Listen to this song by an electrified, and transformed Bob Dylan from his historic 1966 appearance at the Manchester Free Trade Hall. It’s the rocking ‘Tell Me Momma”, the opening salvo of the second half of the program when he was joined onstage by the Hawks. The performance, and indeed the whole concert, had been bootlegged for decades (known by the misnomer “Royal Albert Hall Concert”), finally getting an official release with 1998’s The Bootleg Series, Vol. 4: Bob Dylan Live, 1966: The “Royal Albert Hall Concert”.
Dylan ‘going electric’ is a high point in rock history, and what a rocky road it took to get to the place where it’s recognized as the artistic triumph that it was. The crowd at the Manchester Free Trade Hall in May of 1966 were fans of the solo Dylan, singing his tried and true folk songs as he’d done faithfully up until Newport in 1965. And to be fair, Dylan gave the audience what they wanted, within the confines of his own interpretation of those songs in his new paradigm, and pushing the limits of his audiences’ expectations of the songwriter.
The first half of the program was focused on Dylan with his acoustic guitar, albeit singing in a new voice, and with a new appearance. Checked shirts, short hair, and a down-home and earnest stage persona had been replaced by a wild mop of curls, shades, and an urbane wardrobe. He had transformed himself into a sort of beautifully wasted beat poet standing in the place of Woody Guthrie’s supposed heir apparent.
But, no one knew just how much things had changed until the Hawks joined Dylan for the second half of the show, and the band launched into the no-holds-barred rock n’ roll of “Tell Me Momma”.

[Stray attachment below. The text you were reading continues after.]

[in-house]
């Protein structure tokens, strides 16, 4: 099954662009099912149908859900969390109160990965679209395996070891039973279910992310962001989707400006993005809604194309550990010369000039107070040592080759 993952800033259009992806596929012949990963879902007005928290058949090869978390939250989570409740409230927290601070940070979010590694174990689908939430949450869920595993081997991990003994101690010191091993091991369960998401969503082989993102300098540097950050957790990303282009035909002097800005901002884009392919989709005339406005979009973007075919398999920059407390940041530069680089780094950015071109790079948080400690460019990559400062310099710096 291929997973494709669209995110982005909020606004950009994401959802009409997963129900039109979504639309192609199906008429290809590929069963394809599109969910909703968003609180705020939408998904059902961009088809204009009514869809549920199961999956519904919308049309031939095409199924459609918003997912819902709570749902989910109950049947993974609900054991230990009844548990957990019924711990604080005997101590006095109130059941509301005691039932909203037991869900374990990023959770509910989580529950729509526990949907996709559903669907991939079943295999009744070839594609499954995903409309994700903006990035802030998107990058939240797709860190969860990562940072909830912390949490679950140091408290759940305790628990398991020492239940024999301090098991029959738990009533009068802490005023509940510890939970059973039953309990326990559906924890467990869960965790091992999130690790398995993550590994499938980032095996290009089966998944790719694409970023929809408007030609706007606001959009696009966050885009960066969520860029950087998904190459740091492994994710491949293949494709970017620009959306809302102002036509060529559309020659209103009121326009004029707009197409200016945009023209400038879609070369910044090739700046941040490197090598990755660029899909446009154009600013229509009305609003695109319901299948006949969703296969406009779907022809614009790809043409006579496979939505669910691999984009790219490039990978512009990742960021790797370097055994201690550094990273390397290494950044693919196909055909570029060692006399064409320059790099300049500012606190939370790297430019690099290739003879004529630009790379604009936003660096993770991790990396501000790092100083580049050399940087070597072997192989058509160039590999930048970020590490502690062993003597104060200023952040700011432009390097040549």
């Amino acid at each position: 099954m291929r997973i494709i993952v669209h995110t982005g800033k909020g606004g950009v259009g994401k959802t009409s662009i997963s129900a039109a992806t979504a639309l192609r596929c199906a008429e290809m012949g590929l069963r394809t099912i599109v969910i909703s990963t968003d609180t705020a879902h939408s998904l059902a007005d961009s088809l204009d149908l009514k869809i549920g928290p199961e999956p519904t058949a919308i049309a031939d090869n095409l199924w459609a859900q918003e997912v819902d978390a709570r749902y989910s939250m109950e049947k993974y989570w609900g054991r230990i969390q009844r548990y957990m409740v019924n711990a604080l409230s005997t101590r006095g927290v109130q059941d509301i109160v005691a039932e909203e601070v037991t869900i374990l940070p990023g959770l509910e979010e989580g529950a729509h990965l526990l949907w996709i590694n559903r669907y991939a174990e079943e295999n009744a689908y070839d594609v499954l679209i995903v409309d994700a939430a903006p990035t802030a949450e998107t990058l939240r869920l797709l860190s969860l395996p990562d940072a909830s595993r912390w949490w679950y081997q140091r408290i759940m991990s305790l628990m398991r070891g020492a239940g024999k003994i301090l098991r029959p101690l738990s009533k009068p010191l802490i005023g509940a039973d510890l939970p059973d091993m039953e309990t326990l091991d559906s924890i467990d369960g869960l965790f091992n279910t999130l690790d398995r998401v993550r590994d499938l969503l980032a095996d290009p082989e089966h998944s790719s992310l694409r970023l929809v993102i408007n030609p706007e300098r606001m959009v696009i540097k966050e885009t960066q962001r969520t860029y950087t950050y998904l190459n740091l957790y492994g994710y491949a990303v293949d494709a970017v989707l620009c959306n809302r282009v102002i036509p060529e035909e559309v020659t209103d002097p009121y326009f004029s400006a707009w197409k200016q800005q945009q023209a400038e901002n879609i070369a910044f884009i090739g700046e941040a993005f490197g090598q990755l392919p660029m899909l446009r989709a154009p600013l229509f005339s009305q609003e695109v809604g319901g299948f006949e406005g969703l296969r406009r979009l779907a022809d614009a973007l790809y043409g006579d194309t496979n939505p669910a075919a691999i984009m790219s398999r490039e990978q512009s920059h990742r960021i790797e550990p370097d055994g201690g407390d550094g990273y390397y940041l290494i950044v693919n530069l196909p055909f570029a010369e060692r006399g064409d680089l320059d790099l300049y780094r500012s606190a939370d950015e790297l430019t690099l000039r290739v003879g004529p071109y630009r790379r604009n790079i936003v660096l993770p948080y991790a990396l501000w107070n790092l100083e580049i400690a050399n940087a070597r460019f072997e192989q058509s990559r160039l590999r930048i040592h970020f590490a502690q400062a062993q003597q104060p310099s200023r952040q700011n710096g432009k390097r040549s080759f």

No one had heard anything like this at the time, when the rules of rock music were only just being invented. It wasn’t the first time that an artist outraged an audience by challenging their expectations, but it was certainly the first time in rock history when it had been done so dramatically. The cries of ‘Judas’ , booing and jeering, and disgruntled concert-goers interviewed after this show and others are now a part of rock history as much as the performances are.
But what strikes me the most is the mystery of Dylan’s motivation. What was it that made him stray from a path that virtually guaranteed him an audience and lifetime career, in favour of such an artistic risk? I’m sure that his plugging-in wasn’t a completely spontaneous move. After all, the British Invasion proved that electrified guitar music had an audience, and quite a significant one. There was money to be made in playing it. But, nobody expected it from Dylan.
The change in artistic direction which is so much more common these days was virtually unheard of on this scale in 1965-66. I can only guess what inspired Dylan. And this is my guess: amazement. I think that the songs coming out of Dylan amazed even him. And perhaps in his head they demanded to be heard through pick-ups and amps, rather than through the PA systems of smaller theatres, coffee houses, and folk festivals.
I think Dylan did it for the songs.